Researchers Prepare The Target Objects For James Webb Telescope To Start Science Operations
The James Webb Space Telescope will begin its science operations, (photo; doc. nasa)

JAKARTA - It will soon be known that the James Webb Space Telescope will begin its scientific operations, and researchers are now preparing their scientific goals or targets. The researchers will choose the objects that the Webb Telescope will study, as well as these distant galaxies and distant stars in the Solar System.

“I led an equally excited team of astronomers to start downloading data. The Webb telescope can detect faint light from the earliest galaxies, but my team will be looking closer to home (the Solar System). They will use Webb to unravel some of the mysteries that abound in our Solar System," said Webb interdisciplinary scientist for Solar System observations, Heidi Hammel.

It might come as a bit of a surprise that the researchers only saw nearby objects, in the Solar System's cosmic backyard, given how powerful the Webb Telescope could actually be to observe objects farther away.

However, by observing targets in the Solar System, researchers can test the limits of the Webb Telescope's capabilities, such as its ability to detect faint light sources (Jupiter rings) that are close to bright light sources (such as Jupiter).

Launching Digital Trends, Tuesday, May 24, to see objects further away, researchers can use the Hubble Space Telescope, which has imaged Jupiter in stunning detail and is used to observe the outer planets.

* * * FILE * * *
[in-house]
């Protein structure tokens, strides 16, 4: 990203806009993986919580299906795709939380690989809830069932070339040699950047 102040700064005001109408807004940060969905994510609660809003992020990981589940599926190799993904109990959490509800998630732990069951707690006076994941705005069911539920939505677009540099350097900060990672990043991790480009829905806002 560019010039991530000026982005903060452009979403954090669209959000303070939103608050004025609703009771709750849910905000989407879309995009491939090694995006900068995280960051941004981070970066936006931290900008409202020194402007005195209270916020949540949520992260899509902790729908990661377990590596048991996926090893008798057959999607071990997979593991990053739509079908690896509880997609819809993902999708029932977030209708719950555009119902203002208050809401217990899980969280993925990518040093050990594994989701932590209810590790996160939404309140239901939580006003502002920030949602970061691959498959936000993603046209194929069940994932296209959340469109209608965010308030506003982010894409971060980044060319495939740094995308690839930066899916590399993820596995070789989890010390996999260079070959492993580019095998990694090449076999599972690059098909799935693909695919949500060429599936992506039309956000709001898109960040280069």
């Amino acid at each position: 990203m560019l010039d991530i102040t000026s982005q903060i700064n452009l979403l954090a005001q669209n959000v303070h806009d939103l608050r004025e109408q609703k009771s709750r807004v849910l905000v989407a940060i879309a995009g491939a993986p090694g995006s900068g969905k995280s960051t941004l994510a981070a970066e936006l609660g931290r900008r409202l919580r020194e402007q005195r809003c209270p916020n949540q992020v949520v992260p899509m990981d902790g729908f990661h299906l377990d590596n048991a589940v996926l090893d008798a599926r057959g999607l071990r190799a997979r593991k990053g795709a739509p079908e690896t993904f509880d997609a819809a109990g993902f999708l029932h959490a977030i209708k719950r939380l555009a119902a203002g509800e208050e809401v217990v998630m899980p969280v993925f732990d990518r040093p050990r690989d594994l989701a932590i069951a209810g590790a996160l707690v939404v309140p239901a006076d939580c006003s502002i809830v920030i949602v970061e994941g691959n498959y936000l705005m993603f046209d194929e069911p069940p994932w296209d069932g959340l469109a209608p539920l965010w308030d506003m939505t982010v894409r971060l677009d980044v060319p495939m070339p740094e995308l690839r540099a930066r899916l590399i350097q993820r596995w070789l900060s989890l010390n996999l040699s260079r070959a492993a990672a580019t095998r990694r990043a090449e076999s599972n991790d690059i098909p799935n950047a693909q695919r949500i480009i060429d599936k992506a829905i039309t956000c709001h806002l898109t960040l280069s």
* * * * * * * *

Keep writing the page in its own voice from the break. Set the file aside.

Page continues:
"Our program will observe objects throughout the Solar System. We will image the giant planet and Saturn's rings, explore many Kuiper Belt objects, analyze the atmosphere of Mars, conduct detailed studies of Titan, and much more!" Hammel said.

"There are also other teams planning observations in the first year, 7 percent of the time the Webb Telescope will be focused on objects within our Solar System," he added.

Hammel explained, that includes planned observations such as the study of Jupiter's moon Europa, which has some interesting water activity in its environment.

Europa is a promising location for searching for habitable worlds beyond Earth because it has molten oceans beneath the icy crust, and researchers have observed plumes of water vapor hurled from beneath the surface there.

In the future, the Webb Telescope will take high-resolution images of Europa to view its surface and hunt for these blobs. The Webb Telescope spectroscopic instrument can see its chemical composition by looking at the wavelength of light absorbed.


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